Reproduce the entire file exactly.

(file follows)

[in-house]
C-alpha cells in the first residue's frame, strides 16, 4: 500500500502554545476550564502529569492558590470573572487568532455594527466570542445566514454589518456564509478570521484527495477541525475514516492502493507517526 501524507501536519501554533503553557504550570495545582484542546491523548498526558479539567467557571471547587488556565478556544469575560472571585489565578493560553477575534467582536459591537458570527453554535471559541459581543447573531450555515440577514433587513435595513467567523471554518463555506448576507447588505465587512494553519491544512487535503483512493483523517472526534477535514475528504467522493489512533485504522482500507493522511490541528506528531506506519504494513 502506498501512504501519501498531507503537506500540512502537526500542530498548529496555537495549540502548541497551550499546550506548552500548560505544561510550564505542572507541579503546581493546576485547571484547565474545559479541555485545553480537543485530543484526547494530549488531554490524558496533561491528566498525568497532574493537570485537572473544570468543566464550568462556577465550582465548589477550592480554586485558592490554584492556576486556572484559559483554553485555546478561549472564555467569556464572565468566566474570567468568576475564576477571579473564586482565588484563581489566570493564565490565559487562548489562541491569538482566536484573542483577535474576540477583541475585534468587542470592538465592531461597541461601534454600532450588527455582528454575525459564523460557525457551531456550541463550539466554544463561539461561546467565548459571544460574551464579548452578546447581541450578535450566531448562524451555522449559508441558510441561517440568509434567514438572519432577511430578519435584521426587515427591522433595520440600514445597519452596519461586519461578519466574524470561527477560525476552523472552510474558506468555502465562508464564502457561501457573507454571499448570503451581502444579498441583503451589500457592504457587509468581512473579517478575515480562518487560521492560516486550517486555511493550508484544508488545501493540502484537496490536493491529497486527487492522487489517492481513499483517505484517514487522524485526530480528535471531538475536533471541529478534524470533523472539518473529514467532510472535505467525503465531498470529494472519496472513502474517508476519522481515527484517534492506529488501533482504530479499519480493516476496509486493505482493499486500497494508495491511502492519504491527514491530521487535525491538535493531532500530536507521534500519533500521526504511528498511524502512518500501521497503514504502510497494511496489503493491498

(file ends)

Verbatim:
[in-house]
C-alpha cells in the first residue's frame, strides 16, 4: 500500500502554545476550564502529569492558590470573572487568532455594527466570542445566514454589518456564509478570521484527495477541525475514516492502493507517526 501524507501536519501554533503553557504550570495545582484542546491523548498526558479539567467557571471547587488556565478556544469575560472571585489565578493560553477575534467582536459591537458570527453554535471559541459581543447573531450555515440577514433587513435595513467567523471554518463555506448576507447588505465587512494553519491544512487535503483512493483523517472526534477535514475528504467522493489512533485504522482500507493522511490541528506528531506506519504494513 502506498501512504501519501498531507503537506500540512502537526500542530498548529496555537495549540502548541497551550499546550506548552500548560505544561510550564505542572507541579503546581493546576485547571484547565474545559479541555485545553480537543485530543484526547494530549488531554490524558496533561491528566498525568497532574493537570485537572473544570468543566464550568462556577465550582465548589477550592480554586485558592490554584492556576486556572484559559483554553485555546478561549472564555467569556464572565468566566474570567468568576475564576477571579473564586482565588484563581489566570493564565490565559487562548489562541491569538482566536484573542483577535474576540477583541475585534468587542470592538465592531461597541461601534454600532450588527455582528454575525459564523460557525457551531456550541463550539466554544463561539461561546467565548459571544460574551464579548452578546447581541450578535450566531448562524451555522449559508441558510441561517440568509434567514438572519432577511430578519435584521426587515427591522433595520440600514445597519452596519461586519461578519466574524470561527477560525476552523472552510474558506468555502465562508464564502457561501457573507454571499448570503451581502444579498441583503451589500457592504457587509468581512473579517478575515480562518487560521492560516486550517486555511493550508484544508488545501493540502484537496490536493491529497486527487492522487489517492481513499483517505484517514487522524485526530480528535471531538475536533471541529478534524470533523472539518473529514467532510472535505467525503465531498470529494472519496472513502474517508476519522481515527484517534492506529488501533482504530479499519480493516476496509486493505482493499486500497494508495491511502492519504491527514491530521487535525491538535493531532500530536507521534500519533500521526504511528498511524502512518500501521497503514504502510497494511496489503493491498